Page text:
Hungry for projects, studios are riffling through the past for a quick way to make content, and adaptations have been one of the treasuries they’ve been drawing from. With the Broadway breakout Hamilton under his belt, Lin-Manuel Miranda portfolio became Warner Bros’s target, given how his material not only brought relevant messaging on diversity and social causes, but also introduced other genres of music such as hip-hop onto the stage.

But the studio went one step further. Instead of reaching for the obvious hit, they retraced his timeline to pluck his first musical of the same name as their new project. Under the hands of director Jon M. Chu, the film is a candy-coloured celebration of Dominican pride, as well as passionate musical presentation of every immigrant’s dreams and struggles.

Miranda, who plays the title role Usnavi in his play, passes the reins to a charming Anthony Ramos – a casting decision that has many won over. It’s hard not to like Ramos – he’s the perfect intersection whether you’re looking at it from a racial, age or maturity, and it’s that borderline character that makes us believe in his journey.

You see, Usnavi owns a bodega his immigrant parents left behind in Washington Heights, but his greatest ambition is to come full circle by returning to the Dominican Republic to set up a beach bar in honour of his papi. “Best days of my life,” he chants, everytime someone asks. But when the time finally comes, he starts to question what he’s leaving behind.

There’s  Sonny (Gregory Diaz IV) – his lanky cousin and store helper who insists his future is better off in the US. Vanessa (Melissa Barrera) is his long-time crush who is finally beginning to warm to his advances… just as she’s moving across town to find inspiration and opportunities as a fledgling fashion designer. It seems that everyone has plans of their own, except Usnavi’s good-natured abuela Claudia (Olga Merediz reprising her Broadway role), though she insists she’s only joining him if he convinces Sonny to come along.

Quiara Alegria Hudes, who wrote the book for the stage play, picks up screenwriting duties here and unfolds this main story amidst a carnival atmosphere of feisty salon ladies and talented street artists, while concurrently lining up the arcs faithfully to the original play. And though this plays out vibrantly most of the time, this reviewer can’t help but wonder if some can be sacrificed to keep the story trim.

At 143 minutes, In The Heights is banking on its flamboyant cast and rousing soundtrack to keep audiences engaged, and it does for the most part, but there are repetitive segments that feel like awkward steps when stacked beside the snazzier sequences.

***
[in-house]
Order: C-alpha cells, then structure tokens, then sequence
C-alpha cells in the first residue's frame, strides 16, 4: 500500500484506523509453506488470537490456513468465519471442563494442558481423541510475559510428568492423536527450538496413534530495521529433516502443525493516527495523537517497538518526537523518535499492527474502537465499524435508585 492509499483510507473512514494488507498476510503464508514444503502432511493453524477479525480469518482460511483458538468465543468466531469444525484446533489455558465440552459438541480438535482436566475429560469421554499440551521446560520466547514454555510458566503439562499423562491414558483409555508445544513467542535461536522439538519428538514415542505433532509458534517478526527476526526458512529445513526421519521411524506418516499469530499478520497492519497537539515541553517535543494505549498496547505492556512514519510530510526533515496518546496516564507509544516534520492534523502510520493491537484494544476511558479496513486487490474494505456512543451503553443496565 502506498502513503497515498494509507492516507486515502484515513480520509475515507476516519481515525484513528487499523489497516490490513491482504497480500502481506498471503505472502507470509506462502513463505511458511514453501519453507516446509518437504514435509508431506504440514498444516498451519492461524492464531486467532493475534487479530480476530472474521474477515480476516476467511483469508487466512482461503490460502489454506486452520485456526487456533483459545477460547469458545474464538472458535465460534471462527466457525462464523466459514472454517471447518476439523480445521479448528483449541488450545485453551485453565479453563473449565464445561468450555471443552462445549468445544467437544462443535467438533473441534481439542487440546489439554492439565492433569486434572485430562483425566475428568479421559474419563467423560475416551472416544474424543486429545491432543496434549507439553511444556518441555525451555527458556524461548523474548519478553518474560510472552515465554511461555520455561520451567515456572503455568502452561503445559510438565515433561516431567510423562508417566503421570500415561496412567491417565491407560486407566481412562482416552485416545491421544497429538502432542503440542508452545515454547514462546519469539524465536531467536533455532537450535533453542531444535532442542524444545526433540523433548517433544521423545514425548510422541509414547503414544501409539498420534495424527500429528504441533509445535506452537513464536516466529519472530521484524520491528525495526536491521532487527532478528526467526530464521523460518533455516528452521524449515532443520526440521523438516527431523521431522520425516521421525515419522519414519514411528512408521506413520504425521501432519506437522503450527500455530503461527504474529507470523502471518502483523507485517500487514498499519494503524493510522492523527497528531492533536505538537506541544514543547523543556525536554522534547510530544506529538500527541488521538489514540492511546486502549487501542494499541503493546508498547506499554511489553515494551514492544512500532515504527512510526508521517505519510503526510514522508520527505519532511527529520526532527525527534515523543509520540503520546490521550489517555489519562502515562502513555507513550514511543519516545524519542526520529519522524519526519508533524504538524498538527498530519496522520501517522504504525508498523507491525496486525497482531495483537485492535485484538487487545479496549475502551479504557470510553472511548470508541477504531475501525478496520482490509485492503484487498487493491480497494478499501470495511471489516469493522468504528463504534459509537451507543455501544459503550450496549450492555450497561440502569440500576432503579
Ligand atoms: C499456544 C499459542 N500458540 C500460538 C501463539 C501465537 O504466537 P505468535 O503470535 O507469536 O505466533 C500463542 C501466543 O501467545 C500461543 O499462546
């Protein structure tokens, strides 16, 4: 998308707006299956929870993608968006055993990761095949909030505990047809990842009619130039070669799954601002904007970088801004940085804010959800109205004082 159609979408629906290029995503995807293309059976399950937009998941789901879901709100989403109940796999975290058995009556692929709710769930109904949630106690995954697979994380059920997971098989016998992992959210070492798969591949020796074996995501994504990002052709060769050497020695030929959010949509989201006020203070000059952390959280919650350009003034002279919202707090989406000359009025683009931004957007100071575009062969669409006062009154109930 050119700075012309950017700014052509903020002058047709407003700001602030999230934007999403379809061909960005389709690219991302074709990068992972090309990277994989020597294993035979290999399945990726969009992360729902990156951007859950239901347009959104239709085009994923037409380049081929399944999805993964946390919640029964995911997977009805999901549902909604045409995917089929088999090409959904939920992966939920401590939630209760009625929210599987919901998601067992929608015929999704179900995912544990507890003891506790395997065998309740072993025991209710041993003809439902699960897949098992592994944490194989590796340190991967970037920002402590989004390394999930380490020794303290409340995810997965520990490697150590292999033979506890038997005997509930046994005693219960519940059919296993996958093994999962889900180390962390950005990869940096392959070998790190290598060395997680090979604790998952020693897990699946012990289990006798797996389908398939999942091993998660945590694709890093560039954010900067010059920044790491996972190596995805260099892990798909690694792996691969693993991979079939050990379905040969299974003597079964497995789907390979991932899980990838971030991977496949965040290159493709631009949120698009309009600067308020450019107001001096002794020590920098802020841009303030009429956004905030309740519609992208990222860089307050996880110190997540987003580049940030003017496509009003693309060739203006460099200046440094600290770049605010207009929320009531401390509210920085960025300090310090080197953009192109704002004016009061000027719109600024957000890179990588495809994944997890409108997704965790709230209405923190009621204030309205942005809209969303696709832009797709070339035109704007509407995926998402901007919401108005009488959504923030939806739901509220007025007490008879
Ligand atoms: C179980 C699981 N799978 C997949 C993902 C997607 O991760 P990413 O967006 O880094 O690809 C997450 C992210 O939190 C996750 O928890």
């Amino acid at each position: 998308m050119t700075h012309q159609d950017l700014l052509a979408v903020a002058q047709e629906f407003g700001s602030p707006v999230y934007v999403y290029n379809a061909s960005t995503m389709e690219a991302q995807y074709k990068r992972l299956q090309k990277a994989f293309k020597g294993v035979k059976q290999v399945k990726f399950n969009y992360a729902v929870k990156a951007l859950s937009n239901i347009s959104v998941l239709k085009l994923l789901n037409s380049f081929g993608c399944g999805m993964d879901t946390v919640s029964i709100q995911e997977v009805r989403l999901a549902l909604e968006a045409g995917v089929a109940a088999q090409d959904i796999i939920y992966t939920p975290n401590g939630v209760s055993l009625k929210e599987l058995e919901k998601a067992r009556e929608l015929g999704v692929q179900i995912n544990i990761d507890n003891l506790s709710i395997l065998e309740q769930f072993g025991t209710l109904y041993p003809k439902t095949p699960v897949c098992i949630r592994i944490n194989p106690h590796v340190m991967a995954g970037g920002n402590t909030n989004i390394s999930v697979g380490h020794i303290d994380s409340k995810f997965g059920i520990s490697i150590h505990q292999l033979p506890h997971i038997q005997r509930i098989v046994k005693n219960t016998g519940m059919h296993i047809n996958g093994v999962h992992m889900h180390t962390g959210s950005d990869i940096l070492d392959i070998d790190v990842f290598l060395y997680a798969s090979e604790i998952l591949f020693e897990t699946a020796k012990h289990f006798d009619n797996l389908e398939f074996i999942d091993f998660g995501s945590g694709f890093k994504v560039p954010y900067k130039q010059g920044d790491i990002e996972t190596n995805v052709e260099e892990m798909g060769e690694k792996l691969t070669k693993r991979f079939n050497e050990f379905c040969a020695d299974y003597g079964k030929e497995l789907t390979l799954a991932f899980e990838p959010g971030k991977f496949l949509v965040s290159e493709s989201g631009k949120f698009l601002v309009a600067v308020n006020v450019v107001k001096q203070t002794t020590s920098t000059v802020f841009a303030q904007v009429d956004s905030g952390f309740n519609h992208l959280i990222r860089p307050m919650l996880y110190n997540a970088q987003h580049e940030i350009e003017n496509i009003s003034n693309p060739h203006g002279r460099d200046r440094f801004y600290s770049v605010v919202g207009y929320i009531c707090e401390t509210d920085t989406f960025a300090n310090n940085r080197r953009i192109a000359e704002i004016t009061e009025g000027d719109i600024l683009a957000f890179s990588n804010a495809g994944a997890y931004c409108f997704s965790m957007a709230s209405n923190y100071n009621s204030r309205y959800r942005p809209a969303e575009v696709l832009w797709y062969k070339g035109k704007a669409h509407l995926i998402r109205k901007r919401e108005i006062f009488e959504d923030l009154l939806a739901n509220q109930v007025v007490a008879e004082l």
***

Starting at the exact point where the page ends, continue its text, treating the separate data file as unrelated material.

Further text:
One such example is the additional romantic arc between Usnavi’s childhood friend Benny (Corey Hawkins) and his boss’s daughter Nina (Leslie Grace). While they bring some great moments – especially that gravity-defying interlude for “When the sun goes down” with the gorgeous George Washington bridge in the background – but the simpering relationship has none of its original classism intent, and feels almost Disney with odious amounts of bashfulness.

Better time could be spent on the main couple to flesh out their tension, or even used to massage in the updated topics of microaggression and the Deferred Action for Childhood Arrivals (DACA) immigration policy, because I would have enjoyed witnessing the deeper impact of such issues and thus gotten a better emotional investment.

But it’s hard not to like In The Heights despite its subject misallotment – it’s way too flashy for that! In true Chu fashion, the song and dance sequences are a visual spectacle, with just a nudge from special effects to make it fabulous. The rest is just an exhibition of pure Latin American soul, with enough pop, hip-hop, salsa, and ballads to have feet tapping and hearts singing. This 

Just like the people it presents, this film is a mirrorball in a kaleidoscope, always chugging with spectacle, although a richer script would make this a better ride. 


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